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Falling short of a fitness goal? Here are 4 steps to get back on track.

We’ve all read the importance of having goals, how to make them, how to keep them, but what happens when, despite best efforts, we fail to reach them?

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It’s easy to focus on the rah-rah part of achievements, after all, most Instagram posts are goals met, not failed. But it’s silly to pretend everyone achieves every goal. Plenty of athletes reach for the stars, only to land on the bench a few times — but however commonplace unmet goals might be, they still sting. Here are four ways to soften the blow … and keep the momentum:

1. Take a breather—a ten-minute one.

Missing a goal feels lousy, and that’s normal. But it’s important to investigate why it feels lousy. It might seem obvious on the surface, but sometimes it’s a little more embedded. Before berating yourself or moving on to the next goal, take some time to meditate. Notice how you feel. Is it just about being able to do a certain number of push-ups, or is there something deeper driving you? Try the Headspace Sport Analysis pack, if you’re looking to review your performance with a healthy perspective.

2. Failing makes way for learning.

After you’ve tackled the emotions of missing that goal, look at the process with a practical lens. Was it a matter of fitting in training sessions to your calendar? Was proper fuel a trouble spot? Would you benefit from teaming up with someone for accountability? Small adjustments might be all it takes to reach your next goal. After all, the theory of marginal gains led the British to seven gold medals in track cycling at the Beijing Olympics in 2008. In an interview with Harvard Business Review, Sir David Brailsford, head of British Cycling, said, “Aiming for gold was too daunting … It struck me that we should think small, not big, and adopt a philosophy of continuous improvement … Forget about perfection; focus on progression.”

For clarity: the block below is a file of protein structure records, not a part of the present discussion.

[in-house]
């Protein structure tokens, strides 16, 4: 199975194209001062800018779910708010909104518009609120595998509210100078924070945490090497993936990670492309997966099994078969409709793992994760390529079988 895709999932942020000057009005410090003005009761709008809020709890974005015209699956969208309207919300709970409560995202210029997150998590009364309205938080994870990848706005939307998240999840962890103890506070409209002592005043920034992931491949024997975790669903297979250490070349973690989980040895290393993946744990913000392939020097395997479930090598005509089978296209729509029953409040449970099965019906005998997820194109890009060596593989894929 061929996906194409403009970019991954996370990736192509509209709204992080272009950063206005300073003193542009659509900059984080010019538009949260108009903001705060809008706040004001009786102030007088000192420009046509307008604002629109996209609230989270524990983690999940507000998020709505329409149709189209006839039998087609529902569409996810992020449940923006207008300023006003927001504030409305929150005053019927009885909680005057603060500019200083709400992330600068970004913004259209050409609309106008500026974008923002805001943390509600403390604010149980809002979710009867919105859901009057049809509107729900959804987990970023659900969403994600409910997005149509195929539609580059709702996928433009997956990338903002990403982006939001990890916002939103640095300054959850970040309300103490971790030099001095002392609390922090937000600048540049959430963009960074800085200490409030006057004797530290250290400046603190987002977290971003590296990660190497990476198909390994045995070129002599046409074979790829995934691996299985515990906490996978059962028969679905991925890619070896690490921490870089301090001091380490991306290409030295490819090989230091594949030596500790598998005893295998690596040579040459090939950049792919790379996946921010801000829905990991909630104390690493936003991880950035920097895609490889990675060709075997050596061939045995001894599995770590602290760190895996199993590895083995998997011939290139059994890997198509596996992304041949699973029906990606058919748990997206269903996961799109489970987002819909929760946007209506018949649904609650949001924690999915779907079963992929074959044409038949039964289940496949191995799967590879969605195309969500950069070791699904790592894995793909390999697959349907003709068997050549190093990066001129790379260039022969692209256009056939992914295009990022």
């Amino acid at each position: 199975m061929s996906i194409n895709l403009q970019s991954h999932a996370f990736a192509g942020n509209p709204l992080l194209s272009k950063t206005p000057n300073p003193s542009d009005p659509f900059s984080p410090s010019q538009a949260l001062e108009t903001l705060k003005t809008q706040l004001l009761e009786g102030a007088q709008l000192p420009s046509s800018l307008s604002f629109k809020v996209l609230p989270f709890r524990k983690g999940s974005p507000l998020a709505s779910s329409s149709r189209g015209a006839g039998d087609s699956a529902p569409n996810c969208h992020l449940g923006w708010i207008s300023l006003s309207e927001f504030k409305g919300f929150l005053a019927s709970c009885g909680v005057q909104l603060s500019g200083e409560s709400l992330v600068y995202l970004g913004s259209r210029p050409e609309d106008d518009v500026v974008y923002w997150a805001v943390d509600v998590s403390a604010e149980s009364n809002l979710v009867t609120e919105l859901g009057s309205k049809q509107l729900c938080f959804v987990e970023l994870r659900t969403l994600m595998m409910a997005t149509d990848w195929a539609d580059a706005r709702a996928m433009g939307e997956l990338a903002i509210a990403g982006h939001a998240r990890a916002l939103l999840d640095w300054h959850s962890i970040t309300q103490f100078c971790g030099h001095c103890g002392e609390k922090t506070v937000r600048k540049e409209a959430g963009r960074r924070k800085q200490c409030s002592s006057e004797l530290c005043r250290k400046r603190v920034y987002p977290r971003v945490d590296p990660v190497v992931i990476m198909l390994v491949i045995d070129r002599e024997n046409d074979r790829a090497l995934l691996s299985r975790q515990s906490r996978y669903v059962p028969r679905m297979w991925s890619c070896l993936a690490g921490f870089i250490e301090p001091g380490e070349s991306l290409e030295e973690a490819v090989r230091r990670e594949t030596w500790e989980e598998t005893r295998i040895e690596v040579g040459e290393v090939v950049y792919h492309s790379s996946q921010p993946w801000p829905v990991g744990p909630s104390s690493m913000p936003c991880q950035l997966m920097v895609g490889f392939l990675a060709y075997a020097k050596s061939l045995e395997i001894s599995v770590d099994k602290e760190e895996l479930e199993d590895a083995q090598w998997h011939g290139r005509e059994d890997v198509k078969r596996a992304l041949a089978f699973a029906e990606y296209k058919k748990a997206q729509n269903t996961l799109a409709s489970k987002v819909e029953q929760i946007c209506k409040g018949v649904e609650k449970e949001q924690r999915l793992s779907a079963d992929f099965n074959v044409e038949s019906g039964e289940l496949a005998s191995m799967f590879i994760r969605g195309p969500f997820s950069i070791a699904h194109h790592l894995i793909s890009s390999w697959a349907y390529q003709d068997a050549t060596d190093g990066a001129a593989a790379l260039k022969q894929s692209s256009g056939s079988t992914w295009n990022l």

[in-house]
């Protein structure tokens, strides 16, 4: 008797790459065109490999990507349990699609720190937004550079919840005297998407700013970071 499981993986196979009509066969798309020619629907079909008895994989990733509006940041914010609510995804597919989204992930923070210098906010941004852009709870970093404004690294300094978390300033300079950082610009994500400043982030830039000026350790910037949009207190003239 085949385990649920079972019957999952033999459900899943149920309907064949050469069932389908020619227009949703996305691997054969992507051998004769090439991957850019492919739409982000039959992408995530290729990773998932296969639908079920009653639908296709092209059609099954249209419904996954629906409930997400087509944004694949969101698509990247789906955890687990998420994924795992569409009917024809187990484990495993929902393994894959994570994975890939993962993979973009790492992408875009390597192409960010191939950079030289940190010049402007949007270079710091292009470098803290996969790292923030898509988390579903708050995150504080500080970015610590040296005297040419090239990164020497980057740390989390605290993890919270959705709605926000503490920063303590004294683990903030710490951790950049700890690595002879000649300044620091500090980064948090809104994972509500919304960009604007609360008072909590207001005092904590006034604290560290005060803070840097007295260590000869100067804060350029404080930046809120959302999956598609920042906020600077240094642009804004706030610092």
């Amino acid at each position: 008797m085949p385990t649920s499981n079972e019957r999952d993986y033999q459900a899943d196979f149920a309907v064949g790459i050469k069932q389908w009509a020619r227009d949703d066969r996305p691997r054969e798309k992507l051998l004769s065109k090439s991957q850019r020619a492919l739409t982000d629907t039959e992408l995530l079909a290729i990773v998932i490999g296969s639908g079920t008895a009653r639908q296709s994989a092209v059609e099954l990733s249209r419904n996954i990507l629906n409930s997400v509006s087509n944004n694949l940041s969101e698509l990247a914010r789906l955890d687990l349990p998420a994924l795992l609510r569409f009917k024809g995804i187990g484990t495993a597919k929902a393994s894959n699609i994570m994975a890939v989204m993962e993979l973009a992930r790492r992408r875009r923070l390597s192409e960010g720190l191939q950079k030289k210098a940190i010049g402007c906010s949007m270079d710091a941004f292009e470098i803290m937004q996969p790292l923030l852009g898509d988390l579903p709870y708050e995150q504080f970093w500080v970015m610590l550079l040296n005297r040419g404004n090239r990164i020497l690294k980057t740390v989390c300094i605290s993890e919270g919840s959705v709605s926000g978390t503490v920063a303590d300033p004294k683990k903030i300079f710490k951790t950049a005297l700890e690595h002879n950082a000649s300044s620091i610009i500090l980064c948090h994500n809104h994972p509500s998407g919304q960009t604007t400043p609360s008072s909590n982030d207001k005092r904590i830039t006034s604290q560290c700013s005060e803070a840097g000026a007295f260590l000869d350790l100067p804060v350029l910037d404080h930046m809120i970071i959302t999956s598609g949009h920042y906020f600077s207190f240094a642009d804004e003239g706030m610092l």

3. Next time, try process goals.

If your goals have evaded you for some time, maybe a singular goal is the wrong approach for you. For the next round, implement process goals. Instead of wanting to be able to lift a certain amount, make your goal to lift a set number of times a week. This is a twist on the classic “enjoy the journey” idea. When you’re mindful of the process, it allows you to be less focused on the outcome, reducing pressure and making it easier to keep energy high.

4. Have another goal in the holster.

It helps to keep feeling good if there’s always another goal on the horizon. Like a job hunt, it’s easy to feel let down if you only apply for one job and don’t get it. The best approach is to keep applying throughout the process. The same applies to athletic goals — always have another on the horizon so you can continue to improve and learn.

Alternately, if you tackle every goal with ease, are you pushing yourself to your full potential? A few achievable goals are important for motivation, but seeing what you’re capable of has its merits. Make your next goal like you usually would, and then up the ante. This piece was produced in partnership with Nike Training Club. To get started on your fitness journey, download the NTC app here.

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If your goals have evaded you for some time, maybe a singular goal is the wrong approach for you.

Kelton Wright

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